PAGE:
Do the Best Entrepreneurs Optimize for Quality or Quantity?

Some entrepreneurs are obsessed with quality. Others want scale. Which is better?

Aaron Dinin, PhD
The Startup
Published in
5 min readApr 20


Photo by Ryan Snaadt on Unsplash

Quantity versus quality — it’s one of the great debates of the startup world. When you’re a resource-strapped entrepreneur, do you spend more time/effort/money/etcetera on fewer, higher quality outputs? Or should you spread those resources as thin and far as possible in order to chase the benefits of volume?

The interesting thing about this debate is that it touches nearly every aspect of entrepreneurship.

For example, it relates to fundraising and how many investors to contact:

“Should I focus on talking with as many investors as possible, or should I spend lots of time finding the most likely investors?”

It relates to sales and marketing:

“Should I send thousands of generic cold emails to lots of potential customers, or should I cherry-pick the people who best fit our customer profile and send personalized emails?”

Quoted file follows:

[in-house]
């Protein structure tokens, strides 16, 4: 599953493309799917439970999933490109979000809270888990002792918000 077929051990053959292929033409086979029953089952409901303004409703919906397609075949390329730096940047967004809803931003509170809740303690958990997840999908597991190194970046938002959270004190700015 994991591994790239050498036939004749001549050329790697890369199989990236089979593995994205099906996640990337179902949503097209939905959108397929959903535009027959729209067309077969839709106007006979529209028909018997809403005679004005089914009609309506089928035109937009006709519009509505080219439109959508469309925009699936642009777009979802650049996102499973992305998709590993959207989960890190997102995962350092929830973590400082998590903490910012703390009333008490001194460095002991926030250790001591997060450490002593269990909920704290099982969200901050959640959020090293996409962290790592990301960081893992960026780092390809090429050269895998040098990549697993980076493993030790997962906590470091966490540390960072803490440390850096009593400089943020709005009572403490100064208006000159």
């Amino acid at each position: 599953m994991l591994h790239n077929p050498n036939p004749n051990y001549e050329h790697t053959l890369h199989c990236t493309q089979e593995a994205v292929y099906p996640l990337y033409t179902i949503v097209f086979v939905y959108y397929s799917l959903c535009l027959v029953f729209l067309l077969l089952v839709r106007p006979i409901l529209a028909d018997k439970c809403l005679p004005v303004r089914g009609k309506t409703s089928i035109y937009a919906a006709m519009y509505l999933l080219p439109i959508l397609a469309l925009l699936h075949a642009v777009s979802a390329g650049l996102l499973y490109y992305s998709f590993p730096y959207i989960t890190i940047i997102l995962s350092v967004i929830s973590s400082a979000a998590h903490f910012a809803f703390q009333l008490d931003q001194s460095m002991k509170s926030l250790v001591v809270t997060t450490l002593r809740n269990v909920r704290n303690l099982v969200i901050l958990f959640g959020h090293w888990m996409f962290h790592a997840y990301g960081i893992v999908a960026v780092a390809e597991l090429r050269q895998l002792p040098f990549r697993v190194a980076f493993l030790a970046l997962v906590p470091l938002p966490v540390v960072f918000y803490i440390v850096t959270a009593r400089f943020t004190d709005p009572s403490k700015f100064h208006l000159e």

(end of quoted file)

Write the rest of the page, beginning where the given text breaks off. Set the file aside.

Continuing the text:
It relates to social media content creation:

“Should I post to TikTok/Twitter/Instagram as often as possible, or should I focus on fewer, higher quality posts that take longer to make?”

It even relates to human resources and hiring:

“Should I spend money hiring multiple low-level people, or should I put all the money into one person’s salary and try to hire a rockstar?”

To be fair, nobody will be able to definitely tell you whether quantity or quality is more important in startups. But I can tell you which is better in basketball, and maybe that’ll help.

The most important stat in basketball

In case basketball isn’t your favorite sport, don’t worry. Every sport has the same basic concept I’m about to discuss, and it’s equally valuable no matter what game you’re playing. I’m only using basketball to explain this particular stat because I teach at Duke University, and, if you know anything about Duke, you know basketball is like a religion, and framing concepts in relation to basketball is usually a good way of helping my students understand complex…



Aaron Dinin, PhD
The Startup

I teach entrepreneurship at Duke. Software Engineer. PhD in English. I write about the mistakes entrepreneurs make since I’ve made plenty. More @